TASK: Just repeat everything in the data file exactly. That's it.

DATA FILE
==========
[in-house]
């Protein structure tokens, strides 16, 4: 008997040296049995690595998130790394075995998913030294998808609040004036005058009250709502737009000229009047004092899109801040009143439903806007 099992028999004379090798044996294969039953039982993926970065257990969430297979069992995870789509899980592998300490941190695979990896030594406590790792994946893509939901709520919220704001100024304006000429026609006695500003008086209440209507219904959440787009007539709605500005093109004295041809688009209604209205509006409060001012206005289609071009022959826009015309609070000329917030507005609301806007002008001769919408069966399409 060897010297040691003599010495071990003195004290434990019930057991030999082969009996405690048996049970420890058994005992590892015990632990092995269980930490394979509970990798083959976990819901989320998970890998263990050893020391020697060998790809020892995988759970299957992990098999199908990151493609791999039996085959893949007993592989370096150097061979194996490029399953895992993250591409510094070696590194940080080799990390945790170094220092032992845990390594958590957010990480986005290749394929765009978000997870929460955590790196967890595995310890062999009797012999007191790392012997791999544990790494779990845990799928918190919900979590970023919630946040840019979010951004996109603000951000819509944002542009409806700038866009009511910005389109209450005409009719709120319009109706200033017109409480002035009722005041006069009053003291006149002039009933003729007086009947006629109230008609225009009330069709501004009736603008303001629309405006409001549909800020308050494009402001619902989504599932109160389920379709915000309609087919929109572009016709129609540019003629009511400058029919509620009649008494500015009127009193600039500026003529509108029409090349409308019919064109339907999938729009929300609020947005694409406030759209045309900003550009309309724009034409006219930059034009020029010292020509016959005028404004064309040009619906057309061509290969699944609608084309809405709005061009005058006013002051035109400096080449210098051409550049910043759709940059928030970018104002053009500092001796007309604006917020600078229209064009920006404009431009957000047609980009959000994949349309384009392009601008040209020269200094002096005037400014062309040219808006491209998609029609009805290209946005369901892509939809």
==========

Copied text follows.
[in-house]
């Protein structure tokens, strides 16, 4: 008997040296049995690595998130790394075995998913030294998808609040004036005058009250709502737009000229009047004092899109801040009143439903806007 099992028999004379090798044996294969039953039982993926970065257990969430297979069992995870789509899980592998300490941190695979990896030594406590790792994946893509939901709520919220704001100024304006000429026609006695500003008086209440209507219904959440787009007539709605500005093109004295041809688009209604209205509006409060001012206005289609071009022959826009015309609070000329917030507005609301806007002008001769919408069966399409 060897010297040691003599010495071990003195004290434990019930057991030999082969009996405690048996049970420890058994005992590892015990632990092995269980930490394979509970990798083959976990819901989320998970890998263990050893020391020697060998790809020892995988759970299957992990098999199908990151493609791999039996085959893949007993592989370096150097061979194996490029399953895992993250591409510094070696590194940080080799990390945790170094220092032992845990390594958590957010990480986005290749394929765009978000997870929460955590790196967890595995310890062999009797012999007191790392012997791999544990790494779990845990799928918190919900979590970023919630946040840019979010951004996109603000951000819509944002542009409806700038866009009511910005389109209450005409009719709120319009109706200033017109409480002035009722005041006069009053003291006149002039009933003729007086009947006629109230008609225009009330069709501004009736603008303001629309405006409001549909800020308050494009402001619902989504599932109160389920379709915000309609087919929109572009016709129609540019003629009511400058029919509620009649008494500015009127009193600039500026003529509108029409090349409308019919064109339907999938729009929300609020947005694409406030759209045309900003550009309309724009034409006219930059034009020029010292020509016959005028404004064309040009619906057309061509290969699944609608084309809405709005061009005058006013002051035109400096080449210098051409550049910043759709940059928030970018104002053009500092001796007309604006917020600078229209064009920006404009431009957000047609980009959000994949349309384009392009601008040209020269200094002096005037400014062309040219808006491209998609029609009805290209946005369901892509939809």